Although State assessments are valuable because they represent a common yardstick – a way to measure the progress of all students at the same time in the same way –  they also have limits.

  • CAST is completely electronic which limits the kinds of questions and tasks in which students are able to engage. Statewide assessments cannot duplicate the hands-on learning of a school science lab. While the new tests will incorporate video and online simulations – as with any subject – fully gauging a student’s science knowledge requires using several different measures of progress. Experiments, in-class assignments, and tests designed by individual teachers will all continue to play an essential part in monitoring the development of student conceptual frameworks.
  • Since CAST is tasked with assessing every CA Science student in 5th grade, 8th grade, and one time during grades 10-12, the test is limited in its ability to provide questions that are modeled after phenomena of which all students have explored in their individual classes during the year.
  • The final operational CAST is not meant to take more than two hours whereas classroom teachers have the flexibility to engage their students in a variety of formative and summative assessments that can take place over several science periods or days. Chapter 7 of the recently adopted California Science Framework is packed with suggestions and strategies for assessing NGSS in the classroom.
  • Creating a new test takes time, and substantial work will continue for several years. Like California’s new science standards, creating this assessment calls for breaking new ground.

Because the new learning goals for science ask students to think and work more like scientists and engineers, developing this new assessment requires formulating questions that bring together both science content and practices, as well as incorporating concepts that span across different scientific disciplines. That poses a challenge for testing experts, who must also consider a wide range of other factors, including the need to keep the tests from becoming too long.

References & Resources:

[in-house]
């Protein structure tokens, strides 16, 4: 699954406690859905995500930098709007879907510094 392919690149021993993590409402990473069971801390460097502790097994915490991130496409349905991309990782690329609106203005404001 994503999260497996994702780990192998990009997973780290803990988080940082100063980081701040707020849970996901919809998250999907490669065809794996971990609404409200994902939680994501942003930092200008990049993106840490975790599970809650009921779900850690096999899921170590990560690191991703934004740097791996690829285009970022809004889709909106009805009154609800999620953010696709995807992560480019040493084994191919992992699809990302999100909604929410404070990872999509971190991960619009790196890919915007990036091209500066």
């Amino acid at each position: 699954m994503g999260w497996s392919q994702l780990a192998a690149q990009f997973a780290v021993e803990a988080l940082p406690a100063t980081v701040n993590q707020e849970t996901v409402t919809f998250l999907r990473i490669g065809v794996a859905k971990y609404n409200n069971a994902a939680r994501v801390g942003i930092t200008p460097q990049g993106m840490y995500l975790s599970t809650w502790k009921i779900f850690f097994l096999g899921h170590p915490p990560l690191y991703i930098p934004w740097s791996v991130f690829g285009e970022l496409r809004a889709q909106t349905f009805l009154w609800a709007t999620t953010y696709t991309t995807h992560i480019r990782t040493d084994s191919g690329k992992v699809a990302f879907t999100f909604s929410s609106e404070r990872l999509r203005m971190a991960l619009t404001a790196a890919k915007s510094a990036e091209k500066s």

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Written by Lisa Hegdahl

Lisa Hegdahl

Lisa Hegdahl is an 8th grade science teacher at McCaffrey Middle School in Galt, CA and is President for CSTA.

7 Responses

  1. My problem with this Pilot is that I still do not know what my high school 10th graders are going to be tested on. Which specific discipline?

    Rob

  2. Dear Rob,

    The high school pilot will cover all domains – just like the operational. Keep in mind, no test scores will be calculated and reported for the pilot.

    -Jessica

  3. Is there any released sample questions for the middle school test?

  4. Dear Don,

    Not yet. We are expecting early February for practice items – which are different than sample items. The items will be for students to practice with the item types.

    Stay tuned to CSTA – we will send out alerts when they are available.

    Best,

    Jessica

  5. Here you go Don!
    http://www.caaspp.org/practice-and-training/index.html

  6. I took the 5th grade test. Wow. How depressing! Who wrote that? Surely nobody who works with average California 5th graders.

    Yes, you can get students and teachers to rise up to a higher expectation than previously. That happened with Math in the early 2000’s. But students and teachers can only rise so far. Beyond that you’re asking for achievement beyond developmental and socio-cultural realities.

    Good thing it’s only a practice test. The results will be a learning experience for the test developers.

  7. I have a further problem with the 5th grade practice questions: They led test takers to conclude that there was a pollution problem through agricultural runoff, but then they required students to come up with a solution to the problem that involved limited choices that hinted that the solution to water pollution is to get rid of farms. This last part is NOT science; it’s political. One wonders if the writer understands where food comes from.